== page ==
The relationship between a teacher and a student can be transformative. It's a particularly important relationship in classical music. A teacher is part mentor, part manager β even a parental figure.
Since 1973, the four-man vocal chamber group The Hilliard Ensemble has been breathing new life into the sounds of the Renaissance. Now that they've reached their 40-year anniversary, the members have decided to call it a day. Fresh off the new album Il Cor Tristo, the Hilliards will spend 2014 celebrating their long tenure with one last world tour. Then, a year from now, it's all over.
For 160 years, the pianos made by Steinway & Sons have been considered the finest in the world. So when hedge fund billionaire John Paulson recently bought the company, it struck fear in the hearts of musicians: Would the famously handcrafted pianos be changed, for the sake of efficiency? Paulson, who owns several Steinways himself, says nothing will change.
Originally published on Thu January 23, 2014 11:15 am
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Our friends in the public radio system are some of the most open-minded listeners we know. Each month, our Heavy Rotation series brings you free downloads of what our fellow programmers and producers are experiencing on repeat.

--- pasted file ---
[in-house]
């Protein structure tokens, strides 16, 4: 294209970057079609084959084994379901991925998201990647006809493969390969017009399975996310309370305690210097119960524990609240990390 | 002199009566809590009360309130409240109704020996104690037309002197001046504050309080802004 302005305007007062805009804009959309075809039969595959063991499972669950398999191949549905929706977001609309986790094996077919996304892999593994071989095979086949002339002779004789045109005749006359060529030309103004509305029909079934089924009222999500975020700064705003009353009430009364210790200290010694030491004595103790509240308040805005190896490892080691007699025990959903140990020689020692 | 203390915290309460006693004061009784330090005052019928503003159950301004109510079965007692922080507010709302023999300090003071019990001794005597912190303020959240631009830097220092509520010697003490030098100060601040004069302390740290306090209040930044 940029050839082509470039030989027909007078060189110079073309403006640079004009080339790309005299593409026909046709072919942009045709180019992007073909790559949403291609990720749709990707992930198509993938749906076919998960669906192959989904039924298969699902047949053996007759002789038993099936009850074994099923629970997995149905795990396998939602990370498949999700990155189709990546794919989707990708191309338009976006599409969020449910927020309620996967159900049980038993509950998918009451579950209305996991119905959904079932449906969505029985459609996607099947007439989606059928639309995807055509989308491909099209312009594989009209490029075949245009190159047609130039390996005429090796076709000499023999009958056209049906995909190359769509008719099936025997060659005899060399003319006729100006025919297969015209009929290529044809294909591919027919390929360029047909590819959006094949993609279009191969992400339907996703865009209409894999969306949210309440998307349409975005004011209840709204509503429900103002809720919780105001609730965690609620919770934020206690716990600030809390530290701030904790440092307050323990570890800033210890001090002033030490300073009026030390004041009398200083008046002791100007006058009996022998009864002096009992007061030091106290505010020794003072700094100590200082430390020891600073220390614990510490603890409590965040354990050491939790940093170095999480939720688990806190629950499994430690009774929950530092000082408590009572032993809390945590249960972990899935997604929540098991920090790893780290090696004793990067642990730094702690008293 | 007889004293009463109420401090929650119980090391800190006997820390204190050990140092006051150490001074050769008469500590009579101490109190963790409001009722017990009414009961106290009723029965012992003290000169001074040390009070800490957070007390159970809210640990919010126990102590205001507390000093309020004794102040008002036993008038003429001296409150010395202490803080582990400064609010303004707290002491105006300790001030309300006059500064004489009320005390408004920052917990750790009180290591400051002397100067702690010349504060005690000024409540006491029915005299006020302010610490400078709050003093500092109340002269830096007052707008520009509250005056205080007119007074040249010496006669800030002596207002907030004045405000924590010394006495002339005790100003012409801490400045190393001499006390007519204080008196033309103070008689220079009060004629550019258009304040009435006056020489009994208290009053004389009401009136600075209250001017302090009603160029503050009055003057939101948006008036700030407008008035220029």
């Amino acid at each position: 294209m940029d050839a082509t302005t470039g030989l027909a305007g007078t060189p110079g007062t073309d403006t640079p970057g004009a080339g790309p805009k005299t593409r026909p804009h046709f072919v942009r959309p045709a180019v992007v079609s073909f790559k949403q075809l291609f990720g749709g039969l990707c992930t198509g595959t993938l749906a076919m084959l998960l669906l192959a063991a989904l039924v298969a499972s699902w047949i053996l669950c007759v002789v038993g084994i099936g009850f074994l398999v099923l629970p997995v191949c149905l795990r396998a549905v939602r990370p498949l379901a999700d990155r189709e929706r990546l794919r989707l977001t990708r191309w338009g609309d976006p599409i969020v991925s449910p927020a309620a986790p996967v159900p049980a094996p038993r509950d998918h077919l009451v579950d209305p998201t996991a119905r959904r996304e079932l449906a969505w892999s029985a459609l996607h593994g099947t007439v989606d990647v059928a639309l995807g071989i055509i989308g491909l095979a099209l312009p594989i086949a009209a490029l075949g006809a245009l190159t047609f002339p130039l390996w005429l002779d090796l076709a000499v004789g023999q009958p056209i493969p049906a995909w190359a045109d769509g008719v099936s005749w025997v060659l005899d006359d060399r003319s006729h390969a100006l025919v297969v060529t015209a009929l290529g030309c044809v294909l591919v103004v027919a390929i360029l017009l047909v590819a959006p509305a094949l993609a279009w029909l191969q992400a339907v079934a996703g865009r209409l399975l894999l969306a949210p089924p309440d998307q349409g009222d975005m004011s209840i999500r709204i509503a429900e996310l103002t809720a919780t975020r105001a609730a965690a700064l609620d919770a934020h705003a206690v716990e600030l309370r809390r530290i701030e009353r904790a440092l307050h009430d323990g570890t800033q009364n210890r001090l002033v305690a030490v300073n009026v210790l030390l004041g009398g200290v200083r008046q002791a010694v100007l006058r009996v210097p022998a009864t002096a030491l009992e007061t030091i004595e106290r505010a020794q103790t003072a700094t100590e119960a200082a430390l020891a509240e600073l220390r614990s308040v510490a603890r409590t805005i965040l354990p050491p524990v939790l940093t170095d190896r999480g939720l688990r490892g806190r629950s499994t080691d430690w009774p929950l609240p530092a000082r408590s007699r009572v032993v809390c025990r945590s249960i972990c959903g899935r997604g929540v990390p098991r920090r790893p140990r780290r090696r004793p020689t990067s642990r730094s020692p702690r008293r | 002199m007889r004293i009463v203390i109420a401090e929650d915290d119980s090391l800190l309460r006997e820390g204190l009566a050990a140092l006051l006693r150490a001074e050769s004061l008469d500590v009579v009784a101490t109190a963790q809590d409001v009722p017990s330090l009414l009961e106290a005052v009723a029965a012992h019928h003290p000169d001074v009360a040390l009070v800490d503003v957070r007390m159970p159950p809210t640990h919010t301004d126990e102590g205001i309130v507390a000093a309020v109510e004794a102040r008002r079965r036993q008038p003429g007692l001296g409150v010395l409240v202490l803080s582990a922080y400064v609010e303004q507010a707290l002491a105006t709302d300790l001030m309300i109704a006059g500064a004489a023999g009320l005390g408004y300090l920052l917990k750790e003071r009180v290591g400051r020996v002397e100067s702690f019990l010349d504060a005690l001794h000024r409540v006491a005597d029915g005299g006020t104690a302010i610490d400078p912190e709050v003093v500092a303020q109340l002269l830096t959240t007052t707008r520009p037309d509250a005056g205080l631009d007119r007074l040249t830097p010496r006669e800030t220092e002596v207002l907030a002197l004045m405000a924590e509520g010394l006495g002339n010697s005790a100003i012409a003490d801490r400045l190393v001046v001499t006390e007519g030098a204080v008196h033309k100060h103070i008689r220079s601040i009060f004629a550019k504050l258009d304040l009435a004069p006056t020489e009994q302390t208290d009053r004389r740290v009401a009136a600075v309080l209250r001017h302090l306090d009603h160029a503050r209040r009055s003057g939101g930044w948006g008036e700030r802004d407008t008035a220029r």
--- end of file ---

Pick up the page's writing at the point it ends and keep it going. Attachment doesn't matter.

Throughout this week, we at NPR Music are taking a look at the year in music with our friend Audie Cornish, host of All Things Considered. I joined her to bring a closer ear to two very impressive classical albums and an international rarity that's been brought back to life. (I also provided Audie with a primer on pronouncing my last name. I hope you all pay close attention.)
Originally published on Fri December 6, 2013 1:05 pm
This wound up being a spectacular year for elaborate, lavishly packaged reissues. Given all the fabulous classical box sets that appeared this year, you'd think we were in some kind of boom era for music served up on compact discs. (2013? More like 1993.)
Sergei Rachmaninov's Piano Concerto No. 3 β "Rach 3," as fans fondly call it β is one of the most famously difficult pieces of music there is. The sheet music goes on and on, with notes so dense the pages start to look like modern art. The piece is so challenging that some noted pianists have declined to perform it β but Yuja Wang has recorded it for her newest album.
With the holidays upon us, our friends at member station WQXR invited me along with Washington Post chief classical critic Anne Midgette and Sony Masterworks producer Steven Epstein, the winner of 17 Grammy Awards, to sit down with host Naomi Lewin for a Conducting Business podcast on the topic.